someone would have suggested that a "national" art is about being PURE. 
To my understanding no one is suggesting such nonsense, unless you look
back to some fascist period or the more recent socialist regimes. But
other than those distorted perceptions there is no room to consider that
a national art is to be understood or seen as pure. But the fact of it's
hybridity is no reason to dismiss national art either.  

>for what we may describe as 
>national styles are only possible within contenable societies with 
>centralized patron institutions that also serve as arbiters of taste. 
>The further we have moved from such formations, the more prominent the 
>individual element has become, the more untenable it has become also, to 
>think of national styles. The greater access that artists have to 
>exchange ideas and familiarize themselves with forms and practices 
>elsewhere, without the inhibiting presence of a monolithic patronage 
>system, the more regional or national speficities have eroded.

Again you are wrong in my view. The argument is precisely the inverse.
The more that artists can exchange their ideas and familiarize
themselves with forms and practices elsewhere, the more they discover
what makes them unique, not the other way around.  And what is more,
they can also exert influence abroad in ways that before were not
available. Let me give you a parallel to this idea. When regions within
Mexico that have been far and remote got to have roads and electricity,
life in those villages was altered forever. Conservative anthropologists
would always argue against such (roads & electricity) arguing that the
local customs would be lost. [ never mind the contradictions that such
anthropologists were quite willing to sacrifice the Indians access to
"modernity" for fear that traditions would be lost, but had no qualms
about themselves having all the accouterments of modernity to benefit
from ] . The fact is that the anthropologists were looking for that
"purity" we were commenting on before, without even giving further
thought that what they considered "pure" was in and of itself already
the result of hybridity.  Yes the villages changed their life style, and
so did their art, but the roads were a two way road. They got new
influences of all sorts, but they also brought some of their own forms
to the rest of the world.  

A case in point is what has been happening with dance music that has
gone from Mexico to California, and then been recycled  there into a new
form, only to come back to Mexico and influence the local scene with the
music called "Quebradita" created in the United States. 
>What possibly could be described as a Mexican style, for instance, or a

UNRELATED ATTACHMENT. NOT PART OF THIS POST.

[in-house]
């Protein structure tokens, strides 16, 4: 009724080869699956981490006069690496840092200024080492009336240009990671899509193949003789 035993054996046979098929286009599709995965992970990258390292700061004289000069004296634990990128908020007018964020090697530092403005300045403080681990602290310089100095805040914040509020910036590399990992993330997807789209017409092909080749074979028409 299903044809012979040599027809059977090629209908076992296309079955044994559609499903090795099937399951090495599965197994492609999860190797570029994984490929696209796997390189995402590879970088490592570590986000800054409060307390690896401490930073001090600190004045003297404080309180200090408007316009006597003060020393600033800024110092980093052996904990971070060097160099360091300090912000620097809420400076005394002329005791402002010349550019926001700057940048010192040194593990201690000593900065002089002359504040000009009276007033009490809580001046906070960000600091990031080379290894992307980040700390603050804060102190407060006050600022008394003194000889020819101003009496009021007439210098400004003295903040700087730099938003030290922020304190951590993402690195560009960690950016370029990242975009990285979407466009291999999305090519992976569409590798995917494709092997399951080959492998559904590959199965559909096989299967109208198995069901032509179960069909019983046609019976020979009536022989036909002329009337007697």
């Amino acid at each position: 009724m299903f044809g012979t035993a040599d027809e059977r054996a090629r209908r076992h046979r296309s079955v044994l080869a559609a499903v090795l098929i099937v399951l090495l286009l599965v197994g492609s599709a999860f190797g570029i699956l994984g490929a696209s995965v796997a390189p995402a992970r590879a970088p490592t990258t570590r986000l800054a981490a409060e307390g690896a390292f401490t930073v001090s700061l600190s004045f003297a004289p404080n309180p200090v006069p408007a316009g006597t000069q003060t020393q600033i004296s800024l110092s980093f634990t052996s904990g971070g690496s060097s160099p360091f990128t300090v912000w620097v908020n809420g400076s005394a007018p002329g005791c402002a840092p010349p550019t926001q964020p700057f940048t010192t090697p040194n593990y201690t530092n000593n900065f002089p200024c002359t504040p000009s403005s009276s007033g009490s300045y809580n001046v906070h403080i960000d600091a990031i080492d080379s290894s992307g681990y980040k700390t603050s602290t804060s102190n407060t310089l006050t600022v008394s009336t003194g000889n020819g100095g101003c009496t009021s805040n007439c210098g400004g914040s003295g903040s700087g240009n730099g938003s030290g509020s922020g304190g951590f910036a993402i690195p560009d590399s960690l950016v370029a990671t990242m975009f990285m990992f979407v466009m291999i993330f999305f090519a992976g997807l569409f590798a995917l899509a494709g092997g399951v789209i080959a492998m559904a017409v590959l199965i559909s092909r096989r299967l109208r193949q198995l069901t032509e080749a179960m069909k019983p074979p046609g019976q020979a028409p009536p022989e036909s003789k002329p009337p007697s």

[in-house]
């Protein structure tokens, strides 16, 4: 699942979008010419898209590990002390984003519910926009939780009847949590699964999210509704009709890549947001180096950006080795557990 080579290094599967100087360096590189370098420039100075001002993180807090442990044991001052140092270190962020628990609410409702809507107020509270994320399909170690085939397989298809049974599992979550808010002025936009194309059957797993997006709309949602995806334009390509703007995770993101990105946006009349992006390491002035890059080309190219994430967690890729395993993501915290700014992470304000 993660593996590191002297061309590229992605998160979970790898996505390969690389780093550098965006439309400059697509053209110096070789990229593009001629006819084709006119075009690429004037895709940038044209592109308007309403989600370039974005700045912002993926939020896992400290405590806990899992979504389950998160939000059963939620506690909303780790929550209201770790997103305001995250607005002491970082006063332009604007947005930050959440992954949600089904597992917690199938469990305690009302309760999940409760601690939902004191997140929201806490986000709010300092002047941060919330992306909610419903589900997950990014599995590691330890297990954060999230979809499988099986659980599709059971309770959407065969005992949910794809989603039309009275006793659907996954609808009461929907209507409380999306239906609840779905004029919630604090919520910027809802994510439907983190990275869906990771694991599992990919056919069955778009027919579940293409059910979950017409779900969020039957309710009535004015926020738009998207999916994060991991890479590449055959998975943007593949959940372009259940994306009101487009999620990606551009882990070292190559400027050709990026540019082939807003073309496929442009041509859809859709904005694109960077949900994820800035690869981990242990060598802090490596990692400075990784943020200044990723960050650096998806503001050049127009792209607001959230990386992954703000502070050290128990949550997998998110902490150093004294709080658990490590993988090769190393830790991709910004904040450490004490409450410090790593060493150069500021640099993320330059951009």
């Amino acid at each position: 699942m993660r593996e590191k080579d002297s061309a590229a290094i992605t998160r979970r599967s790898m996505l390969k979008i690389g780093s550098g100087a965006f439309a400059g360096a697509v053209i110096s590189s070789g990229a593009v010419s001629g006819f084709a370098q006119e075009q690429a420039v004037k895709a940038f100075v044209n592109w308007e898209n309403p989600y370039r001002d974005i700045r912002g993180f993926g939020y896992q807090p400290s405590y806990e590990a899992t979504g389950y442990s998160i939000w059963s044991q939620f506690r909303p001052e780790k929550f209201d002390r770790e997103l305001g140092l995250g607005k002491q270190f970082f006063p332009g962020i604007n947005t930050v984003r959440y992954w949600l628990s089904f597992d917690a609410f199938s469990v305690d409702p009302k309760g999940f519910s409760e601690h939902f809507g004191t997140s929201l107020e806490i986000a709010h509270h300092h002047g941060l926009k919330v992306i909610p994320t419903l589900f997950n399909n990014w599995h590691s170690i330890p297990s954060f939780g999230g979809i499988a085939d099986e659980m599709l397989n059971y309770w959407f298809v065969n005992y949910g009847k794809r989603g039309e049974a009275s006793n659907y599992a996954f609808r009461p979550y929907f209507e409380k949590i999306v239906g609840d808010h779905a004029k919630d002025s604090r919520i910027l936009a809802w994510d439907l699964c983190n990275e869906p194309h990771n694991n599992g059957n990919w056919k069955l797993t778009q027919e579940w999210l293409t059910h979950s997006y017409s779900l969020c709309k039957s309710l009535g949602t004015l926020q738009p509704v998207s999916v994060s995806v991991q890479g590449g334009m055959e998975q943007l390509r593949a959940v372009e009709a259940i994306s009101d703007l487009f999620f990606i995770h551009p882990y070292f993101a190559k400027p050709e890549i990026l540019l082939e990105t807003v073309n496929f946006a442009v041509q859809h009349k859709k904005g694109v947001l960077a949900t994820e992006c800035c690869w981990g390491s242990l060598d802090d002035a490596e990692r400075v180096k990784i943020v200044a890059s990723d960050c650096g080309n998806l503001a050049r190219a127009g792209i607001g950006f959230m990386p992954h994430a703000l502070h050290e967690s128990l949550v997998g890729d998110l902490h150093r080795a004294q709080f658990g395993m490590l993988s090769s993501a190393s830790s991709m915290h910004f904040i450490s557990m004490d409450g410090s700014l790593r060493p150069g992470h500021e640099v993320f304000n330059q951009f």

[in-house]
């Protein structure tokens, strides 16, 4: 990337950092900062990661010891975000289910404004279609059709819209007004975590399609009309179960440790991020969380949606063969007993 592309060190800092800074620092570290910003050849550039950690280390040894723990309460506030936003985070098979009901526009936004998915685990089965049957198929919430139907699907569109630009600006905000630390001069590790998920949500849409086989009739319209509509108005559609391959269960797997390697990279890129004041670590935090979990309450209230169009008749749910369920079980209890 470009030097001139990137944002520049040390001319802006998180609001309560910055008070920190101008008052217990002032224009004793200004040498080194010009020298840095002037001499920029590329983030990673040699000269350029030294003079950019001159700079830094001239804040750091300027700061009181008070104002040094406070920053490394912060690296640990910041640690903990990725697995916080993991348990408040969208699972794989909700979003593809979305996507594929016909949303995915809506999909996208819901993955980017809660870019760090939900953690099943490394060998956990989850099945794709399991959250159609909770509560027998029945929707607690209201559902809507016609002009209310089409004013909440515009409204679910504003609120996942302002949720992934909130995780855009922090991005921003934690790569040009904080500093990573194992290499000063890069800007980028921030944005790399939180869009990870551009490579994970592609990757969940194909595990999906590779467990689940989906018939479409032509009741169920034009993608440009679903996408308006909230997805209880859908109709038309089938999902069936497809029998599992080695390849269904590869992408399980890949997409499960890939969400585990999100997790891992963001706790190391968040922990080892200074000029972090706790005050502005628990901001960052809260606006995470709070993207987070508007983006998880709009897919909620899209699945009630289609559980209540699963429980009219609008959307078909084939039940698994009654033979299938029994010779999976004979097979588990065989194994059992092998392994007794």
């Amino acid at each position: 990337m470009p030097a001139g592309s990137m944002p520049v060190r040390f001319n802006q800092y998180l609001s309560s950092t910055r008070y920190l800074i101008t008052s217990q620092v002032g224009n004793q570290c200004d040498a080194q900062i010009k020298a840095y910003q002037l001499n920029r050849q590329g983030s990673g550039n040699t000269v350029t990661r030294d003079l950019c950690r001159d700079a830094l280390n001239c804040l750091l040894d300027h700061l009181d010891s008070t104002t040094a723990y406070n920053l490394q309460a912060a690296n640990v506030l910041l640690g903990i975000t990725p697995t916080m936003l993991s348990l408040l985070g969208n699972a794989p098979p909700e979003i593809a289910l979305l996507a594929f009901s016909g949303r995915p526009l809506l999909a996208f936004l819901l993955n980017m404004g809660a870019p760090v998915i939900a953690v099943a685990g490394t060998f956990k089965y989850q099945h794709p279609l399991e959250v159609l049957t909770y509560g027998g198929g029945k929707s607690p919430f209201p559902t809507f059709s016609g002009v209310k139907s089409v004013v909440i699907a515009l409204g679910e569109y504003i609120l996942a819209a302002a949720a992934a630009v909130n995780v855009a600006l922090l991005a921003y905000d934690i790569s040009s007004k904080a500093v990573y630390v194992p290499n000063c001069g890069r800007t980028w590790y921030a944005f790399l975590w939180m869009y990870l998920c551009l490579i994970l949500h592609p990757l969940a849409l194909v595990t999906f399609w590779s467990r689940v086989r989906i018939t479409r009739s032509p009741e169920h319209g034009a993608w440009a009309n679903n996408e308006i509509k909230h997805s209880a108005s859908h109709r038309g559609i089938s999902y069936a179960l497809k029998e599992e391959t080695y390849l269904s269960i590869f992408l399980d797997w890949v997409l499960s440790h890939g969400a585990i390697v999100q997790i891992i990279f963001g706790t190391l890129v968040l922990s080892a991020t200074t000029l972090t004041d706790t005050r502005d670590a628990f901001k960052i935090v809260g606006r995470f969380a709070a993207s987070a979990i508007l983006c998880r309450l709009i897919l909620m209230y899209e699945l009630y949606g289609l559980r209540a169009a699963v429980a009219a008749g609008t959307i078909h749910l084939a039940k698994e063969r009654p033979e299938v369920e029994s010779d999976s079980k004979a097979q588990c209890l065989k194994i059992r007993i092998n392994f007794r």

>Chinese style, or a South East Asian style, or an American style, or a 
>Western style, without making the implausible mistake of grand 

A Mexican Style? you ask....no there is not ONE Mexican Style but many, 
just as there are many Mexican people. I don't have an ounce of Indian
blood in me, and yet an Indian and I living in Mexico have been
influenced by our experiences of living in this country. But Francisco
Toledo who is one of our foremost artists and comes from Oaxaca, can be
differentiated from any one coming from a different culture. His art
might be sold in the mainstream galleries around the world but make no
mistake about it, his art is totally Mexican. It couldn't be Hungarian
for instance. 

American style? why do you think Hollywood films are made in Hollywood
and not in Zacatecas?

Chinese Style?  following your arguments, I assume you would not find
any difference between a Matzo Ball Soup and Won Ton Soup. 

I don't know what you mean by "grand monolithism" but what ever you
place under such an impressive label, I can't imagine that it will alter
the fact that indeed there are big cultural differences between and
among peoples. My Jewish mother taught me things that where a world
apart from that of my Indian nanny. 

>What, stylistically, could possibly bind Jacob Lawrence and 
>Jeff Koons under the girdle of a national style;

One thing: The "national identity" for hype that Jeff Koons produces is
called the "international art  market" and that is the culture to which
I think it belongs to. The culture that such work is devoted to is HYPE,
and for such work you might be right, it defies any national identity.  

> or indeed Kara Walker 
>and Lyle Ashton Harris. Or Ana Mendieta and Alexis Leyva? What might we 
>possibly claim for Carey May Weems that we may not also find in 
>Christian Botanski?
>And the above within the parameters of the real world with its 
>shortcomings of mediated access and interzonality. With the very nature 
>of the internet as a thoroughfare, and the intense solitariness of 
>on-line engagement, it seems to me rather peculiar that any should speak 
>of, or indeed expect, "national" internet arts, or a "different web art" 
>except along the lines of individual styles. In same manner that we 
>cannot speak of the One and the Other on the internet, we likewise 
>cannot speak of national differences in web art in the age of the 
>itinerant artist.

You suggest that "we cannot speak of the One and the Other". Well, let
me turn you on to an interesting excercise. If you go to the FORUM
section at ZoneZero ( http://zonezero) you will discover that we have
the same identical topic for Spanish and English speaking audiences. If
you read what is stated in one  section and compared it to what is
written in the other, you will have no doubt  found that indeed there
different perceptions and interests and responses to the exact same
issue depending on your language, and that in turn is a reflection of
where everyone comes from.  And all this, not withstanding our itinerant
nature, of which there is no denying. 

I sent you my best greetings even though we disagree, hoping not to
convince you of anything other than to acknowledge that indeed we are
different  and in need of our mutual understanding.

All best
Pedro Meyer